The line graph shows the changes in the total labour force in Japan between 1999 and 2011. Overall, there has been a decrease in the number of labour force from 1999 to 2011. The recent estimate showed the total number of labour force in Japan in 2011 is 65.93 million.
Unemployment Rate (%)
The unemployment rate is the ratio of the number of people unemployed to the total number of people in the labour force. The line graph shows the percentage of unemployment rate in Japan between 1999 and 2011. The unemployment rate has been fluctuating over the 12 years. It is a serious concern for the Japanâ€™s government although the employment rate is low compared to other developed countries in the world.
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During this period, the major changes took place in the Japanâ€™s job market that led to increase in unemployment in Japan compared with the past 20 years. Firing, early retirement programs, limiting of overtimes, and increasing part-timers were undertaken by majority of the companies in Japan. In 1999, 3.18 million people were jobless and the unemployment rate rose to 4.7%. This has been a matter concern for Japan that has always maintained a low level of unemployment.
According to the latest available estimates, the unemployment rate in 2011 is around 4.6%. This indicates that there were 3.03 million unemployed people on that time.
Types of Unemployment
There are three types of unemployment which is frictional unemployment, structural unemployment and cyclical unemployment. The portion of unemployment due to the normal working of the labour market is called frictional unemployment. The frictional unemployment rate can never be zero. As the number of requiring skills increases, the frictional unemployment rate may rise due to the matching skills and jobs becomes more complex.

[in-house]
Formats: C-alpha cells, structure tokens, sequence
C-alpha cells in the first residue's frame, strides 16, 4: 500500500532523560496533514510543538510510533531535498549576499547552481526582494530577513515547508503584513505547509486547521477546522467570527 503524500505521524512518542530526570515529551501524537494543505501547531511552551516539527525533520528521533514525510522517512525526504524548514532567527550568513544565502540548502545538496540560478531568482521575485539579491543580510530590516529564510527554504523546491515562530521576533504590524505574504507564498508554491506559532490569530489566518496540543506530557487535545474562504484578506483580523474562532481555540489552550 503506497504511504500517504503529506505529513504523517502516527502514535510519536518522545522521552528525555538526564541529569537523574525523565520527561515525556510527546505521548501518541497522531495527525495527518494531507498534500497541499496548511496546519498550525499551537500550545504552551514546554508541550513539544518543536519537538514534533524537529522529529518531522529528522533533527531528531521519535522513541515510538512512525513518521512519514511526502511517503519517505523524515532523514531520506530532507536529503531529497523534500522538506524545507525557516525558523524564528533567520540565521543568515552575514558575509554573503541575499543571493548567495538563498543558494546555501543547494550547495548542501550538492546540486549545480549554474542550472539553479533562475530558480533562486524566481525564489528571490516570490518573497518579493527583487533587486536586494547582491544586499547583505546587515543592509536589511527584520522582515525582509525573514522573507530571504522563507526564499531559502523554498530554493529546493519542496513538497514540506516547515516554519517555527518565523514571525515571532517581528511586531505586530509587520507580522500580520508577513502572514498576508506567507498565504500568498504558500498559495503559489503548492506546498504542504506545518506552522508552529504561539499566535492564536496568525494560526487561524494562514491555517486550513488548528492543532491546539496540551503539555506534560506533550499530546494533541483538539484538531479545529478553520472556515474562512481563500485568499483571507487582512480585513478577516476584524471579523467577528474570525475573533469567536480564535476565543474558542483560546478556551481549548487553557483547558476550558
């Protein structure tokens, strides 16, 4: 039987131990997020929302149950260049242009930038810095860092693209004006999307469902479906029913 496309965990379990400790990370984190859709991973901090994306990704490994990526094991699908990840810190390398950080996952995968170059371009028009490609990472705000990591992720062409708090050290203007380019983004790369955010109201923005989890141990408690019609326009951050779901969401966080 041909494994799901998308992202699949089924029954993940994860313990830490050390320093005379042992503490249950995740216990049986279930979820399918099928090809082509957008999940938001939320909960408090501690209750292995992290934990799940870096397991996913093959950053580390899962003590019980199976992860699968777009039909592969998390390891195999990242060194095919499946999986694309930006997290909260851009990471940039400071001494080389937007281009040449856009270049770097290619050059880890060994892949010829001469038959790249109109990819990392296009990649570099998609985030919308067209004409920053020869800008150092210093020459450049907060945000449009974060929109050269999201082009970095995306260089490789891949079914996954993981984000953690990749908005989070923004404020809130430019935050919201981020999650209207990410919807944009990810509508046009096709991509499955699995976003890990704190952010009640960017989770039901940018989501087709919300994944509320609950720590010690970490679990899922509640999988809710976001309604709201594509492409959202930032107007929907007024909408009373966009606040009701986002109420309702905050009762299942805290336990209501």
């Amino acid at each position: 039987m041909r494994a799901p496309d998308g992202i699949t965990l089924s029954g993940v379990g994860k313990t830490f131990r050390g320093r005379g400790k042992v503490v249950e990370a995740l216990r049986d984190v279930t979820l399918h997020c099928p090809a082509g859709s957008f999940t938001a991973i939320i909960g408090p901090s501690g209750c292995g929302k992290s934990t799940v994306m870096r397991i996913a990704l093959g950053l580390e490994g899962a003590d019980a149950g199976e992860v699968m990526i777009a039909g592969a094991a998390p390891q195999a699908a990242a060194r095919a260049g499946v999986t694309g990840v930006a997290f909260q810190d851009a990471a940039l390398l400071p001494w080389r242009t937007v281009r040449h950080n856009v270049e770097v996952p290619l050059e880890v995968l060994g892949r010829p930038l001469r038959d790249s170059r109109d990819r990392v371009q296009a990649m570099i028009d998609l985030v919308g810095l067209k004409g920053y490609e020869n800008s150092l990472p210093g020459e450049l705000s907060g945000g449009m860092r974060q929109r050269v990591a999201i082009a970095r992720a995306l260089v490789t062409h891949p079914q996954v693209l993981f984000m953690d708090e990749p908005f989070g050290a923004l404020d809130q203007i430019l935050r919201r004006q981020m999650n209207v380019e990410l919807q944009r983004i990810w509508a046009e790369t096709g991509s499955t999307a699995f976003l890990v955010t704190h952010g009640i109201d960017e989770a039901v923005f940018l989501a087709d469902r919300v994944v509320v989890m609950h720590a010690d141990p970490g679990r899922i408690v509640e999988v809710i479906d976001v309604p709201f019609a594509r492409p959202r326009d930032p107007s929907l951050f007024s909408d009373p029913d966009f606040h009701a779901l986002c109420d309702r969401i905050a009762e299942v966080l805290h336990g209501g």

The following type of unemployment is structural unemployment which is the portion of unemployment due to changes in the structure of the economy that result in a significant loss of jobs in the certain industries. The fact that the structural unemployment is natural and inevitable and it only can be reduced.
The economists use the term natural rate of unemployment to refer the unemployment still happened as a normal part of the functioning of the economy. Even though the economy is operating at full capacity, unemployment will not be zero. The cyclical unemployment is the increase in unemployment caused by recessions and depressions.
Classical View of Labour Market
Classical economists assumed that the wage rate adjusts to equate the quantity demanded with the quantity supplied, which implied the unemployment does not exist. They believe that the labour market always clears. If the labour demand decrease, the equilibrium wage will fall. Anyone who wants a job will accept the lower wage. This means that a decline in the labour demand does not necessarily increase the unemployment. At equilibrium, the people who are not working choose not to work at that market wage. There is always full of employment in this circumstance.